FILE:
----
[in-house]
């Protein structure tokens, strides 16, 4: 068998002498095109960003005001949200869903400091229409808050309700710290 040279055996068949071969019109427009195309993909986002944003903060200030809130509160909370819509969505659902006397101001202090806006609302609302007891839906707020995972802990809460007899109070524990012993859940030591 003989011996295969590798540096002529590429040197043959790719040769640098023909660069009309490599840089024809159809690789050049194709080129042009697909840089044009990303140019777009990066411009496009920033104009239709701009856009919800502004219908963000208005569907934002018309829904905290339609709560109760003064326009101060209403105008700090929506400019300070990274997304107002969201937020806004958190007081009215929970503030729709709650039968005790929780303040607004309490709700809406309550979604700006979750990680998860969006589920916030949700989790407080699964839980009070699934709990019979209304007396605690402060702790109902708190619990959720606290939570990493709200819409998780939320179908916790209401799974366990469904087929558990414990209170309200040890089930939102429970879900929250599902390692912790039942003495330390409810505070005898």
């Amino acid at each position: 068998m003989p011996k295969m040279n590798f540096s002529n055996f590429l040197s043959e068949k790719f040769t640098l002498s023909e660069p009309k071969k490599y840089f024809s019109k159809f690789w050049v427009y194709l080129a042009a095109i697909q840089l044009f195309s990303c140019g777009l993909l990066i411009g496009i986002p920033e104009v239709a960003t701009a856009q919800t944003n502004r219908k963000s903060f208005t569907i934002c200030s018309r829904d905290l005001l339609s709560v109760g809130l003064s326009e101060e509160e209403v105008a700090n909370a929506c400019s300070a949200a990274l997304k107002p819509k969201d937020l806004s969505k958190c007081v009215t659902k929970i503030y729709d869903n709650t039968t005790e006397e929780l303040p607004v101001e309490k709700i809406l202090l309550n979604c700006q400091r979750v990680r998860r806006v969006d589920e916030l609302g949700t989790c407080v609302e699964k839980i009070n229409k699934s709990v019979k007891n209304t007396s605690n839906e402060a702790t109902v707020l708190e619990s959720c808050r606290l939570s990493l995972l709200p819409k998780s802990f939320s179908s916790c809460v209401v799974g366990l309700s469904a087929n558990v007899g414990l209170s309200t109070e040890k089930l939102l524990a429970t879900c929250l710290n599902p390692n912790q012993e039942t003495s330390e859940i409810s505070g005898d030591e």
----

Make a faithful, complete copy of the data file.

[in-house]
């Protein structure tokens, strides 16, 4: 068998002498095109960003005001949200869903400091229409808050309700710290 040279055996068949071969019109427009195309993909986002944003903060200030809130509160909370819509969505659902006397101001202090806006609302609302007891839906707020995972802990809460007899109070524990012993859940030591 003989011996295969590798540096002529590429040197043959790719040769640098023909660069009309490599840089024809159809690789050049194709080129042009697909840089044009990303140019777009990066411009496009920033104009239709701009856009919800502004219908963000208005569907934002018309829904905290339609709560109760003064326009101060209403105008700090929506400019300070990274997304107002969201937020806004958190007081009215929970503030729709709650039968005790929780303040607004309490709700809406309550979604700006979750990680998860969006589920916030949700989790407080699964839980009070699934709990019979209304007396605690402060702790109902708190619990959720606290939570990493709200819409998780939320179908916790209401799974366990469904087929558990414990209170309200040890089930939102429970879900929250599902390692912790039942003495330390409810505070005898």
């Amino acid at each position: 068998m003989p011996k295969m040279n590798f540096s002529n055996f590429l040197s043959e068949k790719f040769t640098l002498s023909e660069p009309k071969k490599y840089f024809s019109k159809f690789w050049v427009y194709l080129a042009a095109i697909q840089l044009f195309s990303c140019g777009l993909l990066i411009g496009i986002p920033e104009v239709a960003t701009a856009q919800t944003n502004r219908k963000s903060f208005t569907i934002c200030s018309r829904d905290l005001l339609s709560v109760g809130l003064s326009e101060e509160e209403v105008a700090n909370a929506c400019s300070a949200a990274l997304k107002p819509k969201d937020l806004s969505k958190c007081v009215t659902k929970i503030y729709d869903n709650t039968t005790e006397e929780l303040p607004v101001e309490k709700i809406l202090l309550n979604c700006q400091r979750v990680r998860r806006v969006d589920e916030l609302g949700t989790c407080v609302e699964k839980i009070n229409k699934s709990v019979k007891n209304t007396s605690n839906e402060a702790t109902v707020l708190e619990s959720c808050r606290l939570s990493l995972l709200p819409k998780s802990f939320s179908s916790c809460v209401v799974g366990l309700s469904a087929n558990v007899g414990l209170s309200t109070e040890k089930l939102l524990a429970t879900c929250l710290n599902p390692n912790q012993e039942t003495s330390e859940i409810s505070g005898d030591e």